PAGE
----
Why I have (hopefully temporarily) ditched Windows Phone for iOS…

Reader’s beware: this is very much a first world problem!  Nonetheless, for those interested in tech matters it is a real issue.  So, without further ado, here’s my story.

Much has been written lately about long-time Windows Phone users switching to other platforms.  This article blames the update process, while this one blames the app situation.  My reasoning was related but slightly different.  Let me start with some background: like many writers and readers of this site, I began in the good ‘ole days of the HP IPAQ and Windows Mobile 5.0.  A variety of devices, particularly the lovely HP IPAQ 6515 phone, persuaded me that smartphones were the future.  The release of Windows Mobile 6.0, and great handsets like the Palm Treo 750V (I still have one of these on a shelf in my office to admire!), merely served to prove that I was right.  Windows Phone 7 and the HTC Pro 7 reinforced this belief, particularly the seamless integration with Exchange and the ability to use the device with my work account for emails, calendar, contacts etc.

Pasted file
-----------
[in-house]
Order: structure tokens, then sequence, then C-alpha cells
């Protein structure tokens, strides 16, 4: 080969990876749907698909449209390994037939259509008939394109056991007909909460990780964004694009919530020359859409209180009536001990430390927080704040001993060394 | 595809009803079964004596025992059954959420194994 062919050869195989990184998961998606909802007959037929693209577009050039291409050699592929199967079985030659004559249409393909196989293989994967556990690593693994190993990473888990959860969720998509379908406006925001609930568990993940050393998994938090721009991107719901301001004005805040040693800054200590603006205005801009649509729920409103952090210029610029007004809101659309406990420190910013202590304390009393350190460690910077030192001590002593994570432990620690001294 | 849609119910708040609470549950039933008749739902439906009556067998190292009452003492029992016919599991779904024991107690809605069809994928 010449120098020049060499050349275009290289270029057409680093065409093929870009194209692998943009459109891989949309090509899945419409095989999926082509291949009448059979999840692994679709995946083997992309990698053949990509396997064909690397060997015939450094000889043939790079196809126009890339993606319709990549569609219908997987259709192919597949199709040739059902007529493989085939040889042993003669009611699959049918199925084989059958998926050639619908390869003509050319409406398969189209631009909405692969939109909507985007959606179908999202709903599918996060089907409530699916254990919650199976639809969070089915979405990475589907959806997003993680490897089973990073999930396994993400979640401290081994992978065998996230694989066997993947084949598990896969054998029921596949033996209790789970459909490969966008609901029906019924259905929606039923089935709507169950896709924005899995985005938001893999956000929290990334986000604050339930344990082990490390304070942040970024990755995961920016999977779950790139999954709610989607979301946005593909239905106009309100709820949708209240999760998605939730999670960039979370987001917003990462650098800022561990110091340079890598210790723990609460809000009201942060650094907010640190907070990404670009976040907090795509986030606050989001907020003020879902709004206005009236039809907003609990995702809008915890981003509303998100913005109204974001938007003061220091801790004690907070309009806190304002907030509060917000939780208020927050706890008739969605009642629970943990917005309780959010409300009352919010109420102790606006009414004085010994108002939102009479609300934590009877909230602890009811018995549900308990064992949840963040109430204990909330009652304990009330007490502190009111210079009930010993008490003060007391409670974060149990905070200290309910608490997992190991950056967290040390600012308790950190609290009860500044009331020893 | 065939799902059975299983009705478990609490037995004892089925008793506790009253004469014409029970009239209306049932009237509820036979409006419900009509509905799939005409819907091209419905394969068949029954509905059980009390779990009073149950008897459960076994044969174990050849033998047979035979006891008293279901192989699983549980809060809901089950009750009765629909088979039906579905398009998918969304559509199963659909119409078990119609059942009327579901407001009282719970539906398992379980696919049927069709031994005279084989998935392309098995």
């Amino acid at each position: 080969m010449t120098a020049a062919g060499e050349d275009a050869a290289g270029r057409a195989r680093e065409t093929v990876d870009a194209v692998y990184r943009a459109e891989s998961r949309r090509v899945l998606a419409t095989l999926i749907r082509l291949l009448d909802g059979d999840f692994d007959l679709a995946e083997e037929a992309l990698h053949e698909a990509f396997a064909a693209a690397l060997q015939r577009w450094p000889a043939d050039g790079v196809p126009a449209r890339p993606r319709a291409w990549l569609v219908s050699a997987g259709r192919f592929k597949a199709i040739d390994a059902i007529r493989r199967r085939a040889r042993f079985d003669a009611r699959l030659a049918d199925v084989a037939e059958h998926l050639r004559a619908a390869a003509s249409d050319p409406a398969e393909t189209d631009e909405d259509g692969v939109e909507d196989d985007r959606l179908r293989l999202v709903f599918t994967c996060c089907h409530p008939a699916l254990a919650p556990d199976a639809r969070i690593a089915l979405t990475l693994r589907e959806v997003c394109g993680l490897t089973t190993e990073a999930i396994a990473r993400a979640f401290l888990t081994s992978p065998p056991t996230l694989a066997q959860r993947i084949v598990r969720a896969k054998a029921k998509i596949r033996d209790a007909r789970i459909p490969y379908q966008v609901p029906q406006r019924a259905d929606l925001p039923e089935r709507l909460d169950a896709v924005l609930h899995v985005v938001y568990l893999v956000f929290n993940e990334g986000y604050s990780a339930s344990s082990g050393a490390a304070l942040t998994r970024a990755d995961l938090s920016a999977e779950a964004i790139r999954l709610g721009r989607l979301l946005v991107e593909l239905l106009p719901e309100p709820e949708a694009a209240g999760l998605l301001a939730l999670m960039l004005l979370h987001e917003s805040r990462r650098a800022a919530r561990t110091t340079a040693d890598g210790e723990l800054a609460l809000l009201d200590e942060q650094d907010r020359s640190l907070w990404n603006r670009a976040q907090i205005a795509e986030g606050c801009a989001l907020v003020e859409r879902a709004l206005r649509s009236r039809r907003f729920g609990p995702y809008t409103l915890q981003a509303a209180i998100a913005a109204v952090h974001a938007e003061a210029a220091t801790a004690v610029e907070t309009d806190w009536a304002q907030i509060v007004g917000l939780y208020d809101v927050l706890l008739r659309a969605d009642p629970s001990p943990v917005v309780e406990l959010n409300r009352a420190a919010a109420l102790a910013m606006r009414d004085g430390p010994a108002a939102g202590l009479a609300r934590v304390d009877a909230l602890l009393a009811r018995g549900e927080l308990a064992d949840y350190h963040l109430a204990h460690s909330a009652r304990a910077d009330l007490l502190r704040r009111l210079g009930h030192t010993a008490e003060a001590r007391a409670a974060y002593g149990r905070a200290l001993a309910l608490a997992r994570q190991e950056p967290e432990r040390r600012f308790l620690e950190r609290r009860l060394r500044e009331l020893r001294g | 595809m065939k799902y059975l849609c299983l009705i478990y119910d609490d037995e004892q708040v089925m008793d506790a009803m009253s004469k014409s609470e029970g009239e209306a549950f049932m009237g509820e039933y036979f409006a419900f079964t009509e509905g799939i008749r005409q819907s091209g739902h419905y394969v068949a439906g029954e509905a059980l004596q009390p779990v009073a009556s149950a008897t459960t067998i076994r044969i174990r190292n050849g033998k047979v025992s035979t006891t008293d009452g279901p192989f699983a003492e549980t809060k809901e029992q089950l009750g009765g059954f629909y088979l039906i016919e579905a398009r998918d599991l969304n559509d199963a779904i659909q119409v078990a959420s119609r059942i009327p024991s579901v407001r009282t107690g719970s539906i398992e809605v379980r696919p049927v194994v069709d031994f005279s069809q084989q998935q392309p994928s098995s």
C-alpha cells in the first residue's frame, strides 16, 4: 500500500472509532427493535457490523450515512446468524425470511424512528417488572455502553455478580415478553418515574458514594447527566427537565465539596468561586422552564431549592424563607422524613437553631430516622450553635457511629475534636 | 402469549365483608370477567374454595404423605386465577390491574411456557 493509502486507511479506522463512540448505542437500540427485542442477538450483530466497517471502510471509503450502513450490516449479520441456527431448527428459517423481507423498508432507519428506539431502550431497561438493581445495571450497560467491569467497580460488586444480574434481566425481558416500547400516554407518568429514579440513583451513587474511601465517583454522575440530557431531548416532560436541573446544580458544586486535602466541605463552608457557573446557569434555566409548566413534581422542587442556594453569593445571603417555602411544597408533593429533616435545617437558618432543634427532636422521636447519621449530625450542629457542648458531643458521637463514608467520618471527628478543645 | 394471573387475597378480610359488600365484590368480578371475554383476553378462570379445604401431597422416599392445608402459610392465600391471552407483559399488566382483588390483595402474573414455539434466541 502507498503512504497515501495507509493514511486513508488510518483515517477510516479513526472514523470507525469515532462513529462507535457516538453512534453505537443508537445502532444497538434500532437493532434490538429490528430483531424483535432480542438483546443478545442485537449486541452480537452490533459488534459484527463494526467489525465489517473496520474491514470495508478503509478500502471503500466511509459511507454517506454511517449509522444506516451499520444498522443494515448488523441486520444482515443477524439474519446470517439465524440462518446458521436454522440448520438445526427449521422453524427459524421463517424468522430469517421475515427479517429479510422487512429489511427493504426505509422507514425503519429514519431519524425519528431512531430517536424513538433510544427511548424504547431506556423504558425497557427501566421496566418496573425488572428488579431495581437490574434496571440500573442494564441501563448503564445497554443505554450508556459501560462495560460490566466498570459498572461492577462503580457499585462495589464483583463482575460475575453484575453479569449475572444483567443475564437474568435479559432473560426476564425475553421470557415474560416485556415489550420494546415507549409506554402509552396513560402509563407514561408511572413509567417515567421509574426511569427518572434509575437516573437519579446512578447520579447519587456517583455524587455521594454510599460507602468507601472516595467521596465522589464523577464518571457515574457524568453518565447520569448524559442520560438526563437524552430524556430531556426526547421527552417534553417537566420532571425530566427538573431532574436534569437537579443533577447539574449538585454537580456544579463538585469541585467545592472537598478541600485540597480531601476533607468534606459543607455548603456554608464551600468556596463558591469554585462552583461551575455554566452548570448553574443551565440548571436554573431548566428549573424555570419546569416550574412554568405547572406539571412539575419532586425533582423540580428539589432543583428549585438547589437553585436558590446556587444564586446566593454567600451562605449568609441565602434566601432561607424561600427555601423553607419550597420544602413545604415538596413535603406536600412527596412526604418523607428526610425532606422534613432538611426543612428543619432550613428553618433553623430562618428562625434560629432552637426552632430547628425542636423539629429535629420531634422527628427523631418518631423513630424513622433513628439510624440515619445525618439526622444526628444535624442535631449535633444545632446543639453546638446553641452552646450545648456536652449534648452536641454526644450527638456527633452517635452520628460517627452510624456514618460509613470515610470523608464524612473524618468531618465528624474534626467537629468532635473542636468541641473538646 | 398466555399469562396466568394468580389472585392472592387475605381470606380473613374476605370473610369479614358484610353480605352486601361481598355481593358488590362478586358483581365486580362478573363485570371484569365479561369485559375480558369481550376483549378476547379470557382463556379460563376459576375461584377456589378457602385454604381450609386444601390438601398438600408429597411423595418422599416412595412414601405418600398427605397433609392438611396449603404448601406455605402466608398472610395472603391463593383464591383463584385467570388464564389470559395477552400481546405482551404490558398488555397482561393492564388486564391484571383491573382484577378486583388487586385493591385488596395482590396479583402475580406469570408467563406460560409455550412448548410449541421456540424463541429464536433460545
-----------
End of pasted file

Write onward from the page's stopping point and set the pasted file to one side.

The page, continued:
Why I have (hopefully temporarily) ditched Windows Phone for iOS...Why I have (hopefully temporarily) ditched Windows Phone for iOS...

All this being said, I’ve dipped my toe extensively into Android.  I didn’t like the first handsets but one of my first phones was the HTC Desire Z.  I liked the customisation possible on Android, particularly compared to the locked down nature of WP.  After that point I frequently moved between Android and Windows Phone.  I always preferred WP but would frequently get fed up with how little I could do with it.  My main attraction to Android (shallow I know) was that most handsets had LED notification lights and you could do anything to them.  I almost always rooted them so that I could change the DPI and make the font tiny, something I’ll return to below.  The release of the iPhone did nothing for me.  I didn’t particularly like Macs or Apple itself, and the tiny screen, somewhat pretentious nature of it, and overpriced and underspecced details really put me off.